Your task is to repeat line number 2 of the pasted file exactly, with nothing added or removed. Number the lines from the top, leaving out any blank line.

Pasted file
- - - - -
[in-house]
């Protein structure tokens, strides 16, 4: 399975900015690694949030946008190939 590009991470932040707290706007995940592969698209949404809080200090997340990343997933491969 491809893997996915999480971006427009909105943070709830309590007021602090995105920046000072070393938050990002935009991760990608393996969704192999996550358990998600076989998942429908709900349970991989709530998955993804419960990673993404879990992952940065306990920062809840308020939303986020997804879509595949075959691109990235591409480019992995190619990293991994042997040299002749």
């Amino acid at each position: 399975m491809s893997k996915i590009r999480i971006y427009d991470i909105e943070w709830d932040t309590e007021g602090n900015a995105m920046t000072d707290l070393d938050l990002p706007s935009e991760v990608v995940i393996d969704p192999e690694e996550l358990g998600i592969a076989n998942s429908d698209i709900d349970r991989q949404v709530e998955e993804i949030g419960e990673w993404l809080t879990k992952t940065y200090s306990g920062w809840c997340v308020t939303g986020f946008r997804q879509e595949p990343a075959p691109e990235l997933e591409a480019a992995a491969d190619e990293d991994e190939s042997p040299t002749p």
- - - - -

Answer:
């Protein structure tokens, strides 16, 4: 399975900015690694949030946008190939 590009991470932040707290706007995940592969698209949404809080200090997340990343997933491969 491809893997996915999480971006427009909105943070709830309590007021602090995105920046000072070393938050990002935009991760990608393996969704192999996550358990998600076989998942429908709900349970991989709530998955993804419960990673993404879990992952940065306990920062809840308020939303986020997804879509595949075959691109990235591409480019992995190619990293991994042997040299002749």